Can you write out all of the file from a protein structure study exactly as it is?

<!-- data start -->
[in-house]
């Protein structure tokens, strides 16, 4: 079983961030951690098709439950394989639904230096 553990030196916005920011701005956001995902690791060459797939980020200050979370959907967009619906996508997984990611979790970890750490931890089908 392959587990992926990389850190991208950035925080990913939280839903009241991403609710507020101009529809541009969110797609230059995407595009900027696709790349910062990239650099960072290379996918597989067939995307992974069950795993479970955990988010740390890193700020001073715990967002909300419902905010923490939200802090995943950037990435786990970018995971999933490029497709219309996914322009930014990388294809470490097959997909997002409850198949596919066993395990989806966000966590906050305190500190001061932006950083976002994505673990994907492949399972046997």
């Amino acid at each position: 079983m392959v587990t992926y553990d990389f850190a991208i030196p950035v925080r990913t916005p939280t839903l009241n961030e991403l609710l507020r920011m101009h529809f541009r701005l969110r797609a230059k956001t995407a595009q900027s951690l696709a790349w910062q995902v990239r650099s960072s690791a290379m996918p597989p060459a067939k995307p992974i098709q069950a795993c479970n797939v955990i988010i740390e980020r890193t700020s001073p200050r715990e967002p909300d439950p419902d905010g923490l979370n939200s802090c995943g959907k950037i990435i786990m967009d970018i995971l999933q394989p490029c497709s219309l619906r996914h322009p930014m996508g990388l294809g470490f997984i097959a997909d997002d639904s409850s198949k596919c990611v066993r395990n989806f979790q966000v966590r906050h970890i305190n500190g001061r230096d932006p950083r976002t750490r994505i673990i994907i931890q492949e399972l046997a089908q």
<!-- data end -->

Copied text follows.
[in-house]
């Protein structure tokens, strides 16, 4: 079983961030951690098709439950394989639904230096 553990030196916005920011701005956001995902690791060459797939980020200050979370959907967009619906996508997984990611979790970890750490931890089908 392959587990992926990389850190991208950035925080990913939280839903009241991403609710507020101009529809541009969110797609230059995407595009900027696709790349910062990239650099960072290379996918597989067939995307992974069950795993479970955990988010740390890193700020001073715990967002909300419902905010923490939200802090995943950037990435786990970018995971999933490029497709219309996914322009930014990388294809470490097959997909997002409850198949596919066993395990989806966000966590906050305190500190001061932006950083976002994505673990994907492949399972046997």
């Amino acid at each position: 079983m392959v587990t992926y553990d990389f850190a991208i030196p950035v925080r990913t916005p939280t839903l009241n961030e991403l609710l507020r920011m101009h529809f541009r701005l969110r797609a230059k956001t995407a595009q900027s951690l696709a790349w910062q995902v990239r650099s960072s690791a290379m996918p597989p060459a067939k995307p992974i098709q069950a795993c479970n797939v955990i988010i740390e980020r890193t700020s001073p200050r715990e967002p909300d439950p419902d905010g923490l979370n939200s802090c995943g959907k950037i990435i786990m967009d970018i995971l999933q394989p490029c497709s219309l619906r996914h322009p930014m996508g990388l294809g470490f997984i097959a997909d997002d639904s409850s198949k596919c990611v066993r395990n989806f979790q966000v966590r906050h970890i305190n500190g001061r230096d932006p950083r976002t750490r994505i673990i994907i931890q492949e399972l046997a089908q």